- “What are the main difficulties and challenges our customers encounter?”
- “What would make our customers’ jobs or lives easier?”
- “What risks do customers fear?”
- “How do our customers measure success and failure?”
In a written context using the authors’ example profile of a “Business Book Reader”, segmenting this potential customer type with the Customer Profile tool revealed the following key insights:
- Business book readers largely undertake the “job” (task) of reading.
- To improve their skill set and advance their careers – a “gain”.
- That being stuck in a career or jeopardising one is a “pain” that ranks highly for this customer group.
Therefore, a proposition to write a business book that is easy to use leads to results and helps communicate and sell ideas internally would be valuable to a potential business book customer.
"The process is iterative rather than sequential."
The Strategyzer Team practice what they preach. You can’t help but like advice that is both practical and credible. The value proposition for the book itself has been inspired, tested, re-modelled and finally created using all of the instruction they impart, page after page.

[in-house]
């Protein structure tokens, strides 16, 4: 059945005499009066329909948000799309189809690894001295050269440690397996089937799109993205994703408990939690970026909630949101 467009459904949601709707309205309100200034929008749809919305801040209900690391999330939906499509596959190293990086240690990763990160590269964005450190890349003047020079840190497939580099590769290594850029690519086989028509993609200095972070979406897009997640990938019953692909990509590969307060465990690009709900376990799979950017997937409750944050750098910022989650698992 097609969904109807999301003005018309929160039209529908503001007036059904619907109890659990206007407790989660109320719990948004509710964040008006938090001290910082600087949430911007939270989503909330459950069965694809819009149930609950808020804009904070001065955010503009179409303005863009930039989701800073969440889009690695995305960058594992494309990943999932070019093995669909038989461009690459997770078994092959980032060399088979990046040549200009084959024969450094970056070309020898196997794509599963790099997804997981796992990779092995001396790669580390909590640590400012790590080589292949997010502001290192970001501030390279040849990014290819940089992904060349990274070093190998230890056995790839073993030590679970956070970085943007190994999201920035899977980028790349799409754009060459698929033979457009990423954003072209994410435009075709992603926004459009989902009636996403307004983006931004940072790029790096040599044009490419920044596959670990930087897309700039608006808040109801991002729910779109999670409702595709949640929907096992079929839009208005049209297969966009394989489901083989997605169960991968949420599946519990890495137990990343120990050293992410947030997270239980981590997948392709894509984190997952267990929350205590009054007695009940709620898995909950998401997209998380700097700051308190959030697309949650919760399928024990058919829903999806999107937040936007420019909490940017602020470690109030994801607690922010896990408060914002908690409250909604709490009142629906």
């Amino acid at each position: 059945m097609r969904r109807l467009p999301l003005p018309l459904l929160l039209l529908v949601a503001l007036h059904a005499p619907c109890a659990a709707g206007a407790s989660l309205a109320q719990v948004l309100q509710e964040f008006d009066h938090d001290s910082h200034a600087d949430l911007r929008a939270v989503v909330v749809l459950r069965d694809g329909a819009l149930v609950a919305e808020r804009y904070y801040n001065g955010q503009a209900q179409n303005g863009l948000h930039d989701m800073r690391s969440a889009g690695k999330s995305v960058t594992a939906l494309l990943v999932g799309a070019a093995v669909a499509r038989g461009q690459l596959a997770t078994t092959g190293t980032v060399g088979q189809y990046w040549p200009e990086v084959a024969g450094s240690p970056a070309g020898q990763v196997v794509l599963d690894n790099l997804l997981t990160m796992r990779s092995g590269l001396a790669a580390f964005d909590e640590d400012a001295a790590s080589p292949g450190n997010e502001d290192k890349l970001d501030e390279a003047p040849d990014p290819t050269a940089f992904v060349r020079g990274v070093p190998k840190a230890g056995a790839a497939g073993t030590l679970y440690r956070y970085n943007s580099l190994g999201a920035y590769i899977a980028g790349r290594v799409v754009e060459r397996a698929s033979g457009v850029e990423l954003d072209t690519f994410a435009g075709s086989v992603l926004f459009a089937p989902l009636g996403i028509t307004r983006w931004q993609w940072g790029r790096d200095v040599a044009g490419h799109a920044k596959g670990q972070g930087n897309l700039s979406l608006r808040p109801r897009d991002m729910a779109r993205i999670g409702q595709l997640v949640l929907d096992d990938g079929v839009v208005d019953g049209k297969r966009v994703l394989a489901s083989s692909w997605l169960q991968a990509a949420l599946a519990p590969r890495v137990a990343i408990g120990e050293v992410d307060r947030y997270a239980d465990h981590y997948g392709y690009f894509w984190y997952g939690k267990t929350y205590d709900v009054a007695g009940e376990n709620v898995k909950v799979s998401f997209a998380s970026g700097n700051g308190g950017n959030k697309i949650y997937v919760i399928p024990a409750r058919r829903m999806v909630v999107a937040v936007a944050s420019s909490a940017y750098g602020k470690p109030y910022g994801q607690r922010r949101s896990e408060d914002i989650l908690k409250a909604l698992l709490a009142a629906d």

It becomes clear however, that the job is not done and dusted once you have profiled your customers; the real opportunity to take back to your teams is a system that enables you to identify the value your proposition can really offer them; understanding that to remain relevant, you must continue to nurture and evolve the “fit” of your products and services to match customer needs.
Before you design your value proposition, however, take the time to review ten of the characteristics that make great value propositions outlined in the book:
- Great value propositions are embedded in all great business models.
- They focus on the jobs, pains and gains that matter most to customers.
- They focus on unsatisfied jobs, unresolved pains and unrealised gains.
- They target few jobs, pains, and gains, but do so extremely well.
- They go beyond functional jobs and address emotional and social tasks.
- They align with how customers measure success (personally and professionally).
- They focus on jobs, pains and gains that a lot of people have or that some will pay a lot of money for.
- They differentiate from competition on jobs, pains and gains customers care about.